I have an undergraduate and a graduate degree in Psychology. I spent three years working at a facility for the mentally ill that were trying to integrate back into society. Most never had a chance in hell of doing this, but they still worked towards it.
So naturally you might think that I would like to see mental illnesses represented in RPGs.
Well that would be wrong.
I think Call of Cthulhu does it right. I think the True20 "Shadows of Cthulhu" also does a good job on representing them and does a great job with their mechanics. Many horror games make a good attempt, but others fall short.
Here are some of the things I hate the most.
1. Most severe mental illnesses are debilitating if not treated and cared for. In today's world we have doctors, medicines and support systems so people with mental illnesses can live a relatively normal life. That is not the case in many games. In Call of Cthulhu for example characters often go shit-eating crazy and that is the end game. But in other games people use it as an excuse to act like an idiot or an asshole, or both. Often both.
2. Schizophrenia is NOT "Split Personality". They are not even close. Having schizophrenia is grounds for a character to removed from play. Split Personality, or Dissociative Identity Disorder is so rare that I can count the case I have know about on one hand and still have enough fingers left over to give you the thumbs up, the peace sign and show you my wedding ring. A lot of games use this as an excuse to allow characters to do thing they could not otherwise do. In that case, multi-class.
3. Chaotic Neutral is not "Insane". In my games Chaotic Neutral is not insane. Nor should it be in anyone's game. Chaotic Neutrals should be loners, often anti-social, often assholes. OR they could be happy go lucky, but if they are on the happy side then why are they not Chaotic Good? Alignment is a moral and ethical stance, not a mental stability one.
4. Most games should not have Insanity Rules. Players don't know how to use them, Game masters don't how to run them and I'll go a step further and say most designers don't know how to write them. A rule of thumb. If you are playing in a time period that lacked mental health care then there is no such thing as insanity. Yes there are mental illnesses, but insanity is a legal definition and often a societal one.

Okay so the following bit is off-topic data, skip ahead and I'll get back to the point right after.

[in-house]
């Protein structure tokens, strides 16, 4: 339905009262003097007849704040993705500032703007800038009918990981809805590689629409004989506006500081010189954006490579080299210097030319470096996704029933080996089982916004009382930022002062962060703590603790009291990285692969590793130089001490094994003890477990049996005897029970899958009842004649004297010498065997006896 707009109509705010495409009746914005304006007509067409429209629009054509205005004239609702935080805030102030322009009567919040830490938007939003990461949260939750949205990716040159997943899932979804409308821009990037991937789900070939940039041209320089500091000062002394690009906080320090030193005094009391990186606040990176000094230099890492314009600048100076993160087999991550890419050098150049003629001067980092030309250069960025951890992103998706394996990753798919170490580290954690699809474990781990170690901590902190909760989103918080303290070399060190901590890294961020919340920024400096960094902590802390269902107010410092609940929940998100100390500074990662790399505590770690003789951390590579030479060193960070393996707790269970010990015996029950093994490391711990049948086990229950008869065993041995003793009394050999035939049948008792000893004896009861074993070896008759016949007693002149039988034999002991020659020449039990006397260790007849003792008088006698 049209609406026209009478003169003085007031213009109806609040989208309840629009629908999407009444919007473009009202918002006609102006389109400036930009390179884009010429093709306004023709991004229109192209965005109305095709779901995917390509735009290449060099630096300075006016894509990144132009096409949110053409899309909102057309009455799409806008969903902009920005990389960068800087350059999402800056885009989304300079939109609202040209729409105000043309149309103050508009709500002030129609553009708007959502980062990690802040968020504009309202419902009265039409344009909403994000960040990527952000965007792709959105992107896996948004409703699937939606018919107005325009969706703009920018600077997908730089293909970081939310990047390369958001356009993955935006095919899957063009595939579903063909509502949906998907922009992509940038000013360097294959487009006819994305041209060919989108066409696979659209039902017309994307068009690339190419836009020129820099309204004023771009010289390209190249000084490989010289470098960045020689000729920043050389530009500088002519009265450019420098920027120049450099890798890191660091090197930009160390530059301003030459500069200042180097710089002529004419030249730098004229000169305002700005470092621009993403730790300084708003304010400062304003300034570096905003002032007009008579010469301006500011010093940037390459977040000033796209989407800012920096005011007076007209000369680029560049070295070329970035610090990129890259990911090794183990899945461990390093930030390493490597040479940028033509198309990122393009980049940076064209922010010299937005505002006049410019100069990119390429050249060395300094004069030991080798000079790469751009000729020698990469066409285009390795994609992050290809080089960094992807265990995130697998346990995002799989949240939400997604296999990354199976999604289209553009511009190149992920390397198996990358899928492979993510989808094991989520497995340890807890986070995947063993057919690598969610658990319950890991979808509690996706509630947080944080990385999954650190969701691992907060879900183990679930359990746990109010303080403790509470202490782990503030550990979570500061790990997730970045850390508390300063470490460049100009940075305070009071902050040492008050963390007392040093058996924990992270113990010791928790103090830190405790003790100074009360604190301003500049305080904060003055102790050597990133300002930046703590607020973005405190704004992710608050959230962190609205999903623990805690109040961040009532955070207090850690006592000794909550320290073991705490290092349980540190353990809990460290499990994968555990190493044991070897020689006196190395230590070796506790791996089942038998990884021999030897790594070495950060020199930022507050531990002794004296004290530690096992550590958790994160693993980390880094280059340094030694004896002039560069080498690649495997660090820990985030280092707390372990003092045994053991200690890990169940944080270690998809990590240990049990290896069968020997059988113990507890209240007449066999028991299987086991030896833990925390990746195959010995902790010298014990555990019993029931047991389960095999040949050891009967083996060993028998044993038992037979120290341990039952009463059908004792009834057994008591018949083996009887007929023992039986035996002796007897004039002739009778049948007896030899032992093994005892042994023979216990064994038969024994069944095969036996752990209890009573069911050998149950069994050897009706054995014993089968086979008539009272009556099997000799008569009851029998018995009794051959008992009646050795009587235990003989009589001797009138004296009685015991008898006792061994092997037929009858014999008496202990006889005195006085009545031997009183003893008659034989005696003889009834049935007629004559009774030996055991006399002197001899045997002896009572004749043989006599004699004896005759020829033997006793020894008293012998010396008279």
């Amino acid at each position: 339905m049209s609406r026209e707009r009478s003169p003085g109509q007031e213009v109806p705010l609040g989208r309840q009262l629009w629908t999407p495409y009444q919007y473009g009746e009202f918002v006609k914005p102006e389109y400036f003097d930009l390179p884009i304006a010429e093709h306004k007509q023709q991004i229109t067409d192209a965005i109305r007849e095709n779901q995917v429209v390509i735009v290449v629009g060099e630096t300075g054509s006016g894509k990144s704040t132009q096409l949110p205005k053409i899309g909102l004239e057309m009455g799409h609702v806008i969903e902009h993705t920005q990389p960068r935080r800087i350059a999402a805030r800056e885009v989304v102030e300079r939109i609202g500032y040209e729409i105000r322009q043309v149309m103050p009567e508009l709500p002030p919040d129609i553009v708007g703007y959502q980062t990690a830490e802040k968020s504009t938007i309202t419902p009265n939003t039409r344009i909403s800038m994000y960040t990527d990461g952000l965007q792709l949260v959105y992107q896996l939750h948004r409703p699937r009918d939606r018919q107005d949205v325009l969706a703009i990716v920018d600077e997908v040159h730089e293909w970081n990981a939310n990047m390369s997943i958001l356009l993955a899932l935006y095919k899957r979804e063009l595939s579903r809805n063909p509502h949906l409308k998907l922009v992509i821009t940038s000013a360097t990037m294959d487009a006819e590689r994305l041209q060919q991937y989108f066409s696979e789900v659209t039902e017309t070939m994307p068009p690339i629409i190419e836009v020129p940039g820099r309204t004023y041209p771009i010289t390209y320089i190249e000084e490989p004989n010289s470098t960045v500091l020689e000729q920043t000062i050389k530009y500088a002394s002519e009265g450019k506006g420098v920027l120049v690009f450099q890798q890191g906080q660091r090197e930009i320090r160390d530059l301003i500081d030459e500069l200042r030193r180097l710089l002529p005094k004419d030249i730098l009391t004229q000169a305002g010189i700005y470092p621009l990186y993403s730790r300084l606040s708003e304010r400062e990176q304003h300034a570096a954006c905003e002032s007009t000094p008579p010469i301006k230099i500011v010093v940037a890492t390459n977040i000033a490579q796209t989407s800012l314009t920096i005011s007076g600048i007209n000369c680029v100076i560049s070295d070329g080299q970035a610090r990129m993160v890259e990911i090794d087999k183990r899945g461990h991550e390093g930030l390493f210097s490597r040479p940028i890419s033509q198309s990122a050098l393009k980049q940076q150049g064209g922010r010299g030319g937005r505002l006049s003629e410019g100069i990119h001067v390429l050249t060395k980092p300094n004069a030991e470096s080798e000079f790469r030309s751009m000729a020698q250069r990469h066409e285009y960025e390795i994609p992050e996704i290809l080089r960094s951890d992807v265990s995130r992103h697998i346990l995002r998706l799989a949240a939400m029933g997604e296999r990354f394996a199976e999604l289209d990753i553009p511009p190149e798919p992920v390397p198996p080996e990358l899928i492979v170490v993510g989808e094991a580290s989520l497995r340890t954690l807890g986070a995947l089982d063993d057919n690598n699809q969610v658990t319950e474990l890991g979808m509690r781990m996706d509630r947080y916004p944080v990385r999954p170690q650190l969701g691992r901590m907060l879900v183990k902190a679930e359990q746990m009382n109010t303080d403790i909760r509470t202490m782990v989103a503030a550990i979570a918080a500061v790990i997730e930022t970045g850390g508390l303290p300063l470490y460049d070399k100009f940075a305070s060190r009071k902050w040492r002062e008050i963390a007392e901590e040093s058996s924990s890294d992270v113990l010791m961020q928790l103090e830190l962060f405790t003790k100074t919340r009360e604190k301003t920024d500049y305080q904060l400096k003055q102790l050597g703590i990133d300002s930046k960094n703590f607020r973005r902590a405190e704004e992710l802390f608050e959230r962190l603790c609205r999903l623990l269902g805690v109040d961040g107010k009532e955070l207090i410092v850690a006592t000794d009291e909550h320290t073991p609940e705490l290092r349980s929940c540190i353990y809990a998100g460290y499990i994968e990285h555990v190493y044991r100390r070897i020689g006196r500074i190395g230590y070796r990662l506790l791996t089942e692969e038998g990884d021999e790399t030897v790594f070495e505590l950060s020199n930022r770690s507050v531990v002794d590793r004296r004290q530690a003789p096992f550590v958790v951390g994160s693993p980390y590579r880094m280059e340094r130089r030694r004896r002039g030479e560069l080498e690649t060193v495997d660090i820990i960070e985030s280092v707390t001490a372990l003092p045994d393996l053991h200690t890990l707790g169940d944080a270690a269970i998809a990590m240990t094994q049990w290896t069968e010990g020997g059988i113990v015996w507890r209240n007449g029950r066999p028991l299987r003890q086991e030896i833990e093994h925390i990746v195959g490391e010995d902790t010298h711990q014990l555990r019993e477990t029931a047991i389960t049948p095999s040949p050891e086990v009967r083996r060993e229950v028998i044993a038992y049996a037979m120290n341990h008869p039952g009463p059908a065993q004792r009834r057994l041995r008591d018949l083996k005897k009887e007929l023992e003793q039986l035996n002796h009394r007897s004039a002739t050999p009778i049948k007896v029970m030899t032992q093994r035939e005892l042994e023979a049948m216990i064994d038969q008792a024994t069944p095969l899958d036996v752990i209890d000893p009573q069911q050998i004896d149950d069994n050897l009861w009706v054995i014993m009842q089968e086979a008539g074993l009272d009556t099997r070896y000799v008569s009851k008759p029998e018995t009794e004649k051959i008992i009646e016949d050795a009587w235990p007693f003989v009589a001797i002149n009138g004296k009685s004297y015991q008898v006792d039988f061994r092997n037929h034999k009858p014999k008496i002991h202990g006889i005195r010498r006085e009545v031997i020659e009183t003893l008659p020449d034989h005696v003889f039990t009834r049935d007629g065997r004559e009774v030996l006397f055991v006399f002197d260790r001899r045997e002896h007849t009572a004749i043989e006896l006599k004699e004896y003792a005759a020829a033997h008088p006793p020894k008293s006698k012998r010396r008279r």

Fantasy RPGS like D&D should never have insanity rules. Horror games should, but handled correctly. Modern games can have them, but should avoid them; games like Spycraft and James Bond they might make good plot points, but avoid using them as a means to get points.
5. If you are going to use them, use them in the time they are given. I said games like D&D should not have them and that is correct. People were not insane, they were possessed by evil spirits. A cleric with Remove Curse or something will clear that up. If you are playing in a Victorian age game, then use Victorian notions of mental illness. Talk about "floating organs" and then apply to appropriate remedy.
Now full disclosure time.
I have written a number of different takes on Psychoses for games over the years. I have never been totally satisfied with any of them. Most recent was one for Mutants and Masterminds based book that sadly will not see publication. I like the mechanics of that one, but the representation was not my best work. I did one for Ghosts of Albion too. I tried to fit it to the Victorian ideas of mental illness the best I could AND still make it compatible with Eden's other books.
I also did one for Ravenloft that I liked at the time, but now see it as coming up very, very short of the mark.
And lets be honest here. Player Characters are all insane anyway.
Rushing into dungeons, killing monsters in their lairs to get a gold piece here or there. Digging through obscure and forgotten texts to discover not only are we insignificant specs in the universe but the universe is so freaking dangerous we should just hide under the covers or any of the other 100 things we have our characters do.
We don't need a game version of the DSM-IV, we all need therapists.